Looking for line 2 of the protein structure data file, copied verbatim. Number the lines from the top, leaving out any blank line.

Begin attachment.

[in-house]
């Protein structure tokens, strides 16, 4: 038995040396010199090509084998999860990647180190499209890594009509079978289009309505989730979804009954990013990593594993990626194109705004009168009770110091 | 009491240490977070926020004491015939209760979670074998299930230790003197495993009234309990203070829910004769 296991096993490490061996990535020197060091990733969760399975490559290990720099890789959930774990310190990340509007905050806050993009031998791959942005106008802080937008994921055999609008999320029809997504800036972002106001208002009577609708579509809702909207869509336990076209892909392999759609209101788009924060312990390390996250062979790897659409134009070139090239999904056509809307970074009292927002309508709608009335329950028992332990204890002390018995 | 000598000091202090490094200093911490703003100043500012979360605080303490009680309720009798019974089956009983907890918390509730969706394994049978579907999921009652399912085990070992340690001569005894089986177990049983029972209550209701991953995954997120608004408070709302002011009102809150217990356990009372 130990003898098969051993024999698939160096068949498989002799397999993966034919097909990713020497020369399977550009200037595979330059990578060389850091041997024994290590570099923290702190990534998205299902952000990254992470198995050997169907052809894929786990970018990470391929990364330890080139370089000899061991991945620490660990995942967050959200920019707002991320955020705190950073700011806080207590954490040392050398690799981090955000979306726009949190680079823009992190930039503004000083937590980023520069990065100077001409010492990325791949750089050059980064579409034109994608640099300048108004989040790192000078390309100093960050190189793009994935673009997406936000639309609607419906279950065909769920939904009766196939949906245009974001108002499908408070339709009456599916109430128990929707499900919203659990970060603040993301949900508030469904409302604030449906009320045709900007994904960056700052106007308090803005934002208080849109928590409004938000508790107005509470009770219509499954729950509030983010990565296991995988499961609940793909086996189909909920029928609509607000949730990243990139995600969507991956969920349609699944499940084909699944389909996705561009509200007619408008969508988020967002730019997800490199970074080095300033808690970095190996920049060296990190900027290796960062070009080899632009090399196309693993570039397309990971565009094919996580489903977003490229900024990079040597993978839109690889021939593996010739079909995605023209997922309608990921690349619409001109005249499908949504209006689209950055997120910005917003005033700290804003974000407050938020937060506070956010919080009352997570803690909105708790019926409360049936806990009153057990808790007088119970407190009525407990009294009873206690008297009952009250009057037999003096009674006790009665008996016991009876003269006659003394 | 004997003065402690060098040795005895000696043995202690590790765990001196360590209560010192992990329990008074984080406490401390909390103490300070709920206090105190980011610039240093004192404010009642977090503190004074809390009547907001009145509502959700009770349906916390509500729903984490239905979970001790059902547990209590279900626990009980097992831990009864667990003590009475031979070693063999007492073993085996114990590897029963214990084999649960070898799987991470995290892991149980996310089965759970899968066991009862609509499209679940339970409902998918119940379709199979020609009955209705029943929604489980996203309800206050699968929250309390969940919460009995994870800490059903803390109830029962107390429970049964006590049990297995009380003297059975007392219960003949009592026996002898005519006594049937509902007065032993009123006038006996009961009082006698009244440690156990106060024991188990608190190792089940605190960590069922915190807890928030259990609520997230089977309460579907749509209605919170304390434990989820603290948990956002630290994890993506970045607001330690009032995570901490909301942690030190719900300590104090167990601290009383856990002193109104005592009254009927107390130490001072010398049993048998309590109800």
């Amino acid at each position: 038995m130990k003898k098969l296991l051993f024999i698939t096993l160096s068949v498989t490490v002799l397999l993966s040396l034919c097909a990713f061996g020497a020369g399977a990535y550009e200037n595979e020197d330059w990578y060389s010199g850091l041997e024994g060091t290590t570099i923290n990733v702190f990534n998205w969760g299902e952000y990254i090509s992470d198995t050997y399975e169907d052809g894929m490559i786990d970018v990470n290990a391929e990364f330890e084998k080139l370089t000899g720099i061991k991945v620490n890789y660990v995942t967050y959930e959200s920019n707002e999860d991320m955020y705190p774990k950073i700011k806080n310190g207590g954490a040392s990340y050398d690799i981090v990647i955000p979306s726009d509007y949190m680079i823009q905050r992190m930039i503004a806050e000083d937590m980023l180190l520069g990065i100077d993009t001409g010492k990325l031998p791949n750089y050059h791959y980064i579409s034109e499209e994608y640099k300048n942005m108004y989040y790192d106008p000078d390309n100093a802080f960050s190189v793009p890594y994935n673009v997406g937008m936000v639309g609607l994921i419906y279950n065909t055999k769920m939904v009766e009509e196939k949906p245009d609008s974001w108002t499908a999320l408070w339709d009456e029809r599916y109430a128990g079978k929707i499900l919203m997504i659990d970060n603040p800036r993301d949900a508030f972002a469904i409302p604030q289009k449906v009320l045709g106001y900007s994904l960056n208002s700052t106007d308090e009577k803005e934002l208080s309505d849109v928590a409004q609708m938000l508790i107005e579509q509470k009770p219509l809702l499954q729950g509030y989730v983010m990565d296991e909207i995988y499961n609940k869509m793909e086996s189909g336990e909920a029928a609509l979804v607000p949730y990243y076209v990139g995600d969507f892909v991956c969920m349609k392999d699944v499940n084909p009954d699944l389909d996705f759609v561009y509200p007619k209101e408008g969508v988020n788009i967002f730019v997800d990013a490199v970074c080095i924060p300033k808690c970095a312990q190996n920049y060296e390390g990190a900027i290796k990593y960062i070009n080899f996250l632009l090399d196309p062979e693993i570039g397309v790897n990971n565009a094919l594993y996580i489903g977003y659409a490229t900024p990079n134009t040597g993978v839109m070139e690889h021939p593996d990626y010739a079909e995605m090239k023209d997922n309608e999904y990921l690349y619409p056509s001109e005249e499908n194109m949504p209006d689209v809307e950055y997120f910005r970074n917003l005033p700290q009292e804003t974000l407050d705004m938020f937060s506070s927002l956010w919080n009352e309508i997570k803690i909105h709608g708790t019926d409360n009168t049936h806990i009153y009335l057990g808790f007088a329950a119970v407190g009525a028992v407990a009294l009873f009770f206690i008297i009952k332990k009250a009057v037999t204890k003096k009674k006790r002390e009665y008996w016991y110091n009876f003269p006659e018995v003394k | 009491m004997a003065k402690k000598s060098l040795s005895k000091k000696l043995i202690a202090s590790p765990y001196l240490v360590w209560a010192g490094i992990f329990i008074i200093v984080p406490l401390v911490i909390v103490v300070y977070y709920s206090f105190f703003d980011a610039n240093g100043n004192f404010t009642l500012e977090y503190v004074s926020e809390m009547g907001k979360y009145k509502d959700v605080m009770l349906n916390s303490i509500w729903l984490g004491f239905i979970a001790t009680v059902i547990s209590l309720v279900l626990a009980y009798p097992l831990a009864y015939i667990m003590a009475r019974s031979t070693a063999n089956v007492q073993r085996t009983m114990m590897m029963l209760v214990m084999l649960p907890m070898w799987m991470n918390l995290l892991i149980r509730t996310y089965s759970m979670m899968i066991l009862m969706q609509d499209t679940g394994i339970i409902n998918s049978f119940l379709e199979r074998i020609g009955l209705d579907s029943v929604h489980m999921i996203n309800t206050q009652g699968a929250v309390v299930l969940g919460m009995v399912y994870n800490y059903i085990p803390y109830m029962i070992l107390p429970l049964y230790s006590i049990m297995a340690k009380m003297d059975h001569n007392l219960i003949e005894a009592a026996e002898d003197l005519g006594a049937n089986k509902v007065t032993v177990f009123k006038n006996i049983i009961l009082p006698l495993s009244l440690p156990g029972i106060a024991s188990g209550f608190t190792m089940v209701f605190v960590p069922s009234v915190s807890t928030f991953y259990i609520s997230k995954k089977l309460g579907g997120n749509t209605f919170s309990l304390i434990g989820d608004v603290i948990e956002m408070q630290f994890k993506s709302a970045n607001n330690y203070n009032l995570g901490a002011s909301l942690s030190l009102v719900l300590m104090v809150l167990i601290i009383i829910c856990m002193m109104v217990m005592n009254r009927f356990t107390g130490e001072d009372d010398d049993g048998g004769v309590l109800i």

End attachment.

């Protein structure tokens, strides 16, 4: 038995040396010199090509084998999860990647180190499209890594009509079978289009309505989730979804009954990013990593594993990626194109705004009168009770110091 | 009491240490977070926020004491015939209760979670074998299930230790003197495993009234309990203070829910004769 296991096993490490061996990535020197060091990733969760399975490559290990720099890789959930774990310190990340509007905050806050993009031998791959942005106008802080937008994921055999609008999320029809997504800036972002106001208002009577609708579509809702909207869509336990076209892909392999759609209101788009924060312990390390996250062979790897659409134009070139090239999904056509809307970074009292927002309508709608009335329950028992332990204890002390018995 | 000598000091202090490094200093911490703003100043500012979360605080303490009680309720009798019974089956009983907890918390509730969706394994049978579907999921009652399912085990070992340690001569005894089986177990049983029972209550209701991953995954997120608004408070709302002011009102809150217990356990009372 130990003898098969051993024999698939160096068949498989002799397999993966034919097909990713020497020369399977550009200037595979330059990578060389850091041997024994290590570099923290702190990534998205299902952000990254992470198995050997169907052809894929786990970018990470391929990364330890080139370089000899061991991945620490660990995942967050959200920019707002991320955020705190950073700011806080207590954490040392050398690799981090955000979306726009949190680079823009992190930039503004000083937590980023520069990065100077001409010492990325791949750089050059980064579409034109994608640099300048108004989040790192000078390309100093960050190189793009994935673009997406936000639309609607419906279950065909769920939904009766196939949906245009974001108002499908408070339709009456599916109430128990929707499900919203659990970060603040993301949900508030469904409302604030449906009320045709900007994904960056700052106007308090803005934002208080849109928590409004938000508790107005509470009770219509499954729950509030983010990565296991995988499961609940793909086996189909909920029928609509607000949730990243990139995600969507991956969920349609699944499940084909699944389909996705561009509200007619408008969508988020967002730019997800490199970074080095300033808690970095190996920049060296990190900027290796960062070009080899632009090399196309693993570039397309990971565009094919996580489903977003490229900024990079040597993978839109690889021939593996010739079909995605023209997922309608990921690349619409001109005249499908949504209006689209950055997120910005917003005033700290804003974000407050938020937060506070956010919080009352997570803690909105708790019926409360049936806990009153057990808790007088119970407190009525407990009294009873206690008297009952009250009057037999003096009674006790009665008996016991009876003269006659003394 | 004997003065402690060098040795005895000696043995202690590790765990001196360590209560010192992990329990008074984080406490401390909390103490300070709920206090105190980011610039240093004192404010009642977090503190004074809390009547907001009145509502959700009770349906916390509500729903984490239905979970001790059902547990209590279900626990009980097992831990009864667990003590009475031979070693063999007492073993085996114990590897029963214990084999649960070898799987991470995290892991149980996310089965759970899968066991009862609509499209679940339970409902998918119940379709199979020609009955209705029943929604489980996203309800206050699968929250309390969940919460009995994870800490059903803390109830029962107390429970049964006590049990297995009380003297059975007392219960003949009592026996002898005519006594049937509902007065032993009123006038006996009961009082006698009244440690156990106060024991188990608190190792089940605190960590069922915190807890928030259990609520997230089977309460579907749509209605919170304390434990989820603290948990956002630290994890993506970045607001330690009032995570901490909301942690030190719900300590104090167990601290009383856990002193109104005592009254009927107390130490001072010398049993048998309590109800």